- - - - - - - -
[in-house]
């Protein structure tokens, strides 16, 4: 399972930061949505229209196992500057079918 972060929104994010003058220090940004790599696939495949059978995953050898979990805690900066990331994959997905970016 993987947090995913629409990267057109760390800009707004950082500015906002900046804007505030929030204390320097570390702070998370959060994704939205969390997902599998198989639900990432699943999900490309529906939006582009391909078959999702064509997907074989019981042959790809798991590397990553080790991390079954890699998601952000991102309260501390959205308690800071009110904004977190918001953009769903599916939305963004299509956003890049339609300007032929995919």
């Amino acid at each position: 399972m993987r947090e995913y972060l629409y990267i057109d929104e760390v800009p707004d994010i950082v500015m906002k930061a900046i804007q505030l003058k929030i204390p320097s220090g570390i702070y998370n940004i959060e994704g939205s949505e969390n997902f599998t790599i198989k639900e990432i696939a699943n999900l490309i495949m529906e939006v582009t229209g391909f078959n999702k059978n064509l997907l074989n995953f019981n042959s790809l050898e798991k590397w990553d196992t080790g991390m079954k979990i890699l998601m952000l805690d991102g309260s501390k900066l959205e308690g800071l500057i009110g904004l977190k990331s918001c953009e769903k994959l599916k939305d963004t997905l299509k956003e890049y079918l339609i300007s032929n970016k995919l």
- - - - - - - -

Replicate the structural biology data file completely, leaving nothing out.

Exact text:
[in-house]
């Protein structure tokens, strides 16, 4: 399972930061949505229209196992500057079918 972060929104994010003058220090940004790599696939495949059978995953050898979990805690900066990331994959997905970016 993987947090995913629409990267057109760390800009707004950082500015906002900046804007505030929030204390320097570390702070998370959060994704939205969390997902599998198989639900990432699943999900490309529906939006582009391909078959999702064509997907074989019981042959790809798991590397990553080790991390079954890699998601952000991102309260501390959205308690800071009110904004977190918001953009769903599916939305963004299509956003890049339609300007032929995919």
């Amino acid at each position: 399972m993987r947090e995913y972060l629409y990267i057109d929104e760390v800009p707004d994010i950082v500015m906002k930061a900046i804007q505030l003058k929030i204390p320097s220090g570390i702070y998370n940004i959060e994704g939205s949505e969390n997902f599998t790599i198989k639900e990432i696939a699943n999900l490309i495949m529906e939006v582009t229209g391909f078959n999702k059978n064509l997907l074989n995953f019981n042959s790809l050898e798991k590397w990553d196992t080790g991390m079954k979990i890699l998601m952000l805690d991102g309260s501390k900066l959205e308690g800071l500057i009110g904004l977190k990331s918001c953009e769903k994959l599916k939305d963004t997905l299509k956003e890049y079918l339609i300007s032929n970016k995919l």